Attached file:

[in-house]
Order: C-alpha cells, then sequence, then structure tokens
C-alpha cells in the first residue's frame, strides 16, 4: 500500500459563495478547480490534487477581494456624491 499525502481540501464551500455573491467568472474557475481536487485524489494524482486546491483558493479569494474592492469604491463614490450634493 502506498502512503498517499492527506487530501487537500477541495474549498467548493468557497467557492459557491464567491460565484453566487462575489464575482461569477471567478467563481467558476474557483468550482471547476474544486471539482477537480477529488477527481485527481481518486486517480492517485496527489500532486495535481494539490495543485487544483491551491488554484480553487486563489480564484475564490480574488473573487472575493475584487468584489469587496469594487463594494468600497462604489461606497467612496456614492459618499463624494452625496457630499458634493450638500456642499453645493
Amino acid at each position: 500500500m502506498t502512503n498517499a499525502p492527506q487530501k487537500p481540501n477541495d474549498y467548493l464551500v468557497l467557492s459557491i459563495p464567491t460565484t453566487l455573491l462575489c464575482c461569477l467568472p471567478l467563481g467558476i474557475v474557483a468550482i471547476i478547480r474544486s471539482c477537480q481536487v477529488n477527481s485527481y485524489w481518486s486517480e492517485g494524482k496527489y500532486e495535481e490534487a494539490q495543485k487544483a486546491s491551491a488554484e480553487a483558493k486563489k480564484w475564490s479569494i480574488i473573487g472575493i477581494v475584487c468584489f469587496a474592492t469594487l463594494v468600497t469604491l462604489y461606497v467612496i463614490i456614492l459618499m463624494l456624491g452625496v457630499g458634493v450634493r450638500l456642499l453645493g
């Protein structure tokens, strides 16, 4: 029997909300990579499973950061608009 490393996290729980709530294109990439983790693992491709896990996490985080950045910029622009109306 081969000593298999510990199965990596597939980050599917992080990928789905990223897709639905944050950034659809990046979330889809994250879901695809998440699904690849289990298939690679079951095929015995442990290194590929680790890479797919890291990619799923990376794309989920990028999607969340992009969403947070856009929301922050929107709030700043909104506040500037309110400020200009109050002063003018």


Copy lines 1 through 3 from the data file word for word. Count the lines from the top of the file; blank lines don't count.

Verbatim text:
[in-house]
Order: C-alpha cells, then sequence, then structure tokens
C-alpha cells in the first residue's frame, strides 16, 4: 500500500459563495478547480490534487477581494456624491 499525502481540501464551500455573491467568472474557475481536487485524489494524482486546491483558493479569494474592492469604491463614490450634493 502506498502512503498517499492527506487530501487537500477541495474549498467548493468557497467557492459557491464567491460565484453566487462575489464575482461569477471567478467563481467558476474557483468550482471547476474544486471539482477537480477529488477527481485527481481518486486517480492517485496527489500532486495535481494539490495543485487544483491551491488554484480553487486563489480564484475564490480574488473573487472575493475584487468584489469587496469594487463594494468600497462604489461606497467612496456614492459618499463624494452625496457630499458634493450638500456642499453645493